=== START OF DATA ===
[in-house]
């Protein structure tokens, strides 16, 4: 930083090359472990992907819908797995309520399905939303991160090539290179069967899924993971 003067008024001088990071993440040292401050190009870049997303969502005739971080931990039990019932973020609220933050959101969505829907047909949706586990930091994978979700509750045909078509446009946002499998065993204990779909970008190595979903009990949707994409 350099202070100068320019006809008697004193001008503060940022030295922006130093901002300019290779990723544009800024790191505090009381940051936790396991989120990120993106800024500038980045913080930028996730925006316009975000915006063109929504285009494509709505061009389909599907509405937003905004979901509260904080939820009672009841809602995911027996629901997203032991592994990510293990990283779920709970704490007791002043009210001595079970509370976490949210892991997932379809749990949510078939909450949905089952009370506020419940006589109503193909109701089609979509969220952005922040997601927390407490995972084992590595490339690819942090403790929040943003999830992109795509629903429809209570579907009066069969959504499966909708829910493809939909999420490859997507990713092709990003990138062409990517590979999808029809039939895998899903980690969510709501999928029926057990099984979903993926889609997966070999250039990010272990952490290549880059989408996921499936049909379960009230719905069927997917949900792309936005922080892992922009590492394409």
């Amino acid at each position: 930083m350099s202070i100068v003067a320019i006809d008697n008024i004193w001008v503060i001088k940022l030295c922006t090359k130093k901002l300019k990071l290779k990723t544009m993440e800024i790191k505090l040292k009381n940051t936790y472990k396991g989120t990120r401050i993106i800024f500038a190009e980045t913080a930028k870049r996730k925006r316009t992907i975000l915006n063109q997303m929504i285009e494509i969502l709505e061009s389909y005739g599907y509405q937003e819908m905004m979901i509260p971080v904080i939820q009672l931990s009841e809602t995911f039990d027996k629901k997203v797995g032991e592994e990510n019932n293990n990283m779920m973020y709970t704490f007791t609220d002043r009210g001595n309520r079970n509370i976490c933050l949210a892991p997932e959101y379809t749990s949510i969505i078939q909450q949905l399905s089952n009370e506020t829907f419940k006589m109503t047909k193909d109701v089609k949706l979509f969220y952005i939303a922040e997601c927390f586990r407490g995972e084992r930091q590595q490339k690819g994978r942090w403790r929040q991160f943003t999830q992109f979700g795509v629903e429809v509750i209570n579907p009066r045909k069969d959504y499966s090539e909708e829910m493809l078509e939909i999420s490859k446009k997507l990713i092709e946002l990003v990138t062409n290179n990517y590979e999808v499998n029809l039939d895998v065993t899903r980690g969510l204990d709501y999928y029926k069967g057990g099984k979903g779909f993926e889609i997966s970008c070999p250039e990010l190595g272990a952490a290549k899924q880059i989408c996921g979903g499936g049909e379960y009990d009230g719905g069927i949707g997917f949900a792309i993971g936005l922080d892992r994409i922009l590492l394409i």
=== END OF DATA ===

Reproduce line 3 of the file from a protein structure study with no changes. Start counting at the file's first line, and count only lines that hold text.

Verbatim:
């Amino acid at each position: 930083m350099s202070i100068v003067a320019i006809d008697n008024i004193w001008v503060i001088k940022l030295c922006t090359k130093k901002l300019k990071l290779k990723t544009m993440e800024i790191k505090l040292k009381n940051t936790y472990k396991g989120t990120r401050i993106i800024f500038a190009e980045t913080a930028k870049r996730k925006r316009t992907i975000l915006n063109q997303m929504i285009e494509i969502l709505e061009s389909y005739g599907y509405q937003e819908m905004m979901i509260p971080v904080i939820q009672l931990s009841e809602t995911f039990d027996k629901k997203v797995g032991e592994e990510n019932n293990n990283m779920m973020y709970t704490f007791t609220d002043r009210g001595n309520r079970n509370i976490c933050l949210a892991p997932e959101y379809t749990s949510i969505i078939q909450q949905l399905s089952n009370e506020t829907f419940k006589m109503t047909k193909d109701v089609k949706l979509f969220y952005i939303a922040e997601c927390f586990r407490g995972e084992r930091q590595q490339k690819g994978r942090w403790r929040q991160f943003t999830q992109f979700g795509v629903e429809v509750i209570n579907p009066r045909k069969d959504y499966s090539e909708e829910m493809l078509e939909i999420s490859k446009k997507l990713i092709e946002l990003v990138t062409n290179n990517y590979e999808v499998n029809l039939d895998v065993t899903r980690g969510l204990d709501y999928y029926k069967g057990g099984k979903g779909f993926e889609i997966s970008c070999p250039e990010l190595g272990a952490a290549k899924q880059i989408c996921g979903g499936g049909e379960y009990d009230g719905g069927i949707g997917f949900a792309i993971g936005l922080d892992r994409i922009l590492l394409i």